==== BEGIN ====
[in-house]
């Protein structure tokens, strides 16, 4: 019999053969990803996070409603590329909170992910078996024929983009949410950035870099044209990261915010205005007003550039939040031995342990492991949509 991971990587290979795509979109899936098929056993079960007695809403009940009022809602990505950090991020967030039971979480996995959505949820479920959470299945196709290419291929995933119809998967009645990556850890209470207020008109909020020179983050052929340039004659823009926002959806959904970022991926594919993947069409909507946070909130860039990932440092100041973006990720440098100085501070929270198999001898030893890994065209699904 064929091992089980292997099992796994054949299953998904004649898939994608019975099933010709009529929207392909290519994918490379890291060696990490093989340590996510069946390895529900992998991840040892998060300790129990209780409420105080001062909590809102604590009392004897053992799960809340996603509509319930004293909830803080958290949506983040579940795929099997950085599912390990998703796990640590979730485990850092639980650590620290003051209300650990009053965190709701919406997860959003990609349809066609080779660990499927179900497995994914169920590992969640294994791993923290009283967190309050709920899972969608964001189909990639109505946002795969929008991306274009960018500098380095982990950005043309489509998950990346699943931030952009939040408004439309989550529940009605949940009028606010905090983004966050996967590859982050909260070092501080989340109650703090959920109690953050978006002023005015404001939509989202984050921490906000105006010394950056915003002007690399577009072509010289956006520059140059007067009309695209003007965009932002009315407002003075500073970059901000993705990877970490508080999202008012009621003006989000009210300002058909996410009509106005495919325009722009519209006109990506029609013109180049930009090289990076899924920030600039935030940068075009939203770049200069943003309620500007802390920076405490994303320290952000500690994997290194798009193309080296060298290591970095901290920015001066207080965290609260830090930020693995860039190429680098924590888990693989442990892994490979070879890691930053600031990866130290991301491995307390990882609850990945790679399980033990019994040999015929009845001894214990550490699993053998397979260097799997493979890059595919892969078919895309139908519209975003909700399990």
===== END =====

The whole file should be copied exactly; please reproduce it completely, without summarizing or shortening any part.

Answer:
[in-house]
């Protein structure tokens, strides 16, 4: 019999053969990803996070409603590329909170992910078996024929983009949410950035870099044209990261915010205005007003550039939040031995342990492991949509 991971990587290979795509979109899936098929056993079960007695809403009940009022809602990505950090991020967030039971979480996995959505949820479920959470299945196709290419291929995933119809998967009645990556850890209470207020008109909020020179983050052929340039004659823009926002959806959904970022991926594919993947069409909507946070909130860039990932440092100041973006990720440098100085501070929270198999001898030893890994065209699904 064929091992089980292997099992796994054949299953998904004649898939994608019975099933010709009529929207392909290519994918490379890291060696990490093989340590996510069946390895529900992998991840040892998060300790129990209780409420105080001062909590809102604590009392004897053992799960809340996603509509319930004293909830803080958290949506983040579940795929099997950085599912390990998703796990640590979730485990850092639980650590620290003051209300650990009053965190709701919406997860959003990609349809066609080779660990499927179900497995994914169920590992969640294994791993923290009283967190309050709920899972969608964001189909990639109505946002795969929008991306274009960018500098380095982990950005043309489509998950990346699943931030952009939040408004439309989550529940009605949940009028606010905090983004966050996967590859982050909260070092501080989340109650703090959920109690953050978006002023005015404001939509989202984050921490906000105006010394950056915003002007690399577009072509010289956006520059140059007067009309695209003007965009932002009315407002003075500073970059901000993705990877970490508080999202008012009621003006989000009210300002058909996410009509106005495919325009722009519209006109990506029609013109180049930009090289990076899924920030600039935030940068075009939203770049200069943003309620500007802390920076405490994303320290952000500690994997290194798009193309080296060298290591970095901290920015001066207080965290609260830090930020693995860039190429680098924590888990693989442990892994490979070879890691930053600031990866130290991301491995307390990882609850990945790679399980033990019994040999015929009845001894214990550490699993053998397979260097799997493979890059595919892969078919895309139908519209975003909700399990």